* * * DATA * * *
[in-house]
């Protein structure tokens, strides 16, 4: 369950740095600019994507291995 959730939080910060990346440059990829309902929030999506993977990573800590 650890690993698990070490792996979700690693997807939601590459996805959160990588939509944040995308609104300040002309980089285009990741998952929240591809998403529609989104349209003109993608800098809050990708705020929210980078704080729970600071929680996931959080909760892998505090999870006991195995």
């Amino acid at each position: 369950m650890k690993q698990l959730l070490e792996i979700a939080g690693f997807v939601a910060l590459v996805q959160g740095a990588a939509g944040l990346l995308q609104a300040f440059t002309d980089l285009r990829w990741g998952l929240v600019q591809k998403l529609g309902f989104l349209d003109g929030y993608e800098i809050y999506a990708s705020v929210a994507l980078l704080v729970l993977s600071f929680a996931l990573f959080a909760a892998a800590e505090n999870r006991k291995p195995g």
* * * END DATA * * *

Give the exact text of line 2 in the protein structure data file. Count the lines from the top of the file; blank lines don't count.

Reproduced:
């Protein structure tokens, strides 16, 4: 369950740095600019994507291995 959730939080910060990346440059990829309902929030999506993977990573800590 650890690993698990070490792996979700690693997807939601590459996805959160990588939509944040995308609104300040002309980089285009990741998952929240591809998403529609989104349209003109993608800098809050990708705020929210980078704080729970600071929680996931959080909760892998505090999870006991195995």